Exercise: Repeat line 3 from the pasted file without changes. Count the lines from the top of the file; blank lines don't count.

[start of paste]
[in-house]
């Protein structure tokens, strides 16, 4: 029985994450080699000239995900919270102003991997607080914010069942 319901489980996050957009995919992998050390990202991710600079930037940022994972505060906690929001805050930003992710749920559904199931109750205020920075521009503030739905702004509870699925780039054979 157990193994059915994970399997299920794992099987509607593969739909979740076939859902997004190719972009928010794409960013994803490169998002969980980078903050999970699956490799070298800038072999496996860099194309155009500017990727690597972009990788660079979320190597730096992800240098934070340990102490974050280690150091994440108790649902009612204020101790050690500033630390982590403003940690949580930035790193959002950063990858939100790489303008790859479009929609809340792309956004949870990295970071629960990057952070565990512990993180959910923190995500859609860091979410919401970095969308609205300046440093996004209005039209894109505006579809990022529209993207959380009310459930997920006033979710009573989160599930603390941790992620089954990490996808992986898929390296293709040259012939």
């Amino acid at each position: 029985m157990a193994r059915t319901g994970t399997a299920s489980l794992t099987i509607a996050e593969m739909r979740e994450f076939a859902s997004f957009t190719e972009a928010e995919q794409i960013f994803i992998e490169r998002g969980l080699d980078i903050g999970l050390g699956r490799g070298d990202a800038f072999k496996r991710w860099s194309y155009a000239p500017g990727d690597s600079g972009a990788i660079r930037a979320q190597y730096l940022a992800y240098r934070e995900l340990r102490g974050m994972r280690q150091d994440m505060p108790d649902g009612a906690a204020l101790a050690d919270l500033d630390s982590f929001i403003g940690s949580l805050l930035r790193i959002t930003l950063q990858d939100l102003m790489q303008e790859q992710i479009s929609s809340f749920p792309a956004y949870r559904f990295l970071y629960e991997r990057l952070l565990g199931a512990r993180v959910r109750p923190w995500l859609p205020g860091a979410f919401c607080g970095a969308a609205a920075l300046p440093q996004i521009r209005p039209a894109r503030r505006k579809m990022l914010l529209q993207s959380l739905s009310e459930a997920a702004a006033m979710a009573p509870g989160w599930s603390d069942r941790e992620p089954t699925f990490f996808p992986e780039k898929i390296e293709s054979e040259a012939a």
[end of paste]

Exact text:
């Amino acid at each position: 029985m157990a193994r059915t319901g994970t399997a299920s489980l794992t099987i509607a996050e593969m739909r979740e994450f076939a859902s997004f957009t190719e972009a928010e995919q794409i960013f994803i992998e490169r998002g969980l080699d980078i903050g999970l050390g699956r490799g070298d990202a800038f072999k496996r991710w860099s194309y155009a000239p500017g990727d690597s600079g972009a990788i660079r930037a979320q190597y730096l940022a992800y240098r934070e995900l340990r102490g974050m994972r280690q150091d994440m505060p108790d649902g009612a906690a204020l101790a050690d919270l500033d630390s982590f929001i403003g940690s949580l805050l930035r790193i959002t930003l950063q990858d939100l102003m790489q303008e790859q992710i479009s929609s809340f749920p792309a956004y949870r559904f990295l970071y629960e991997r990057l952070l565990g199931a512990r993180v959910r109750p923190w995500l859609p205020g860091a979410f919401c607080g970095a969308a609205a920075l300046p440093q996004i521009r209005p039209a894109r503030r505006k579809m990022l914010l529209q993207s959380l739905s009310e459930a997920a702004a006033m979710a009573p509870g989160w599930s603390d069942r941790e992620p089954t699925f990490f996808p992986e780039k898929i390296e293709s054979e040259a012939a």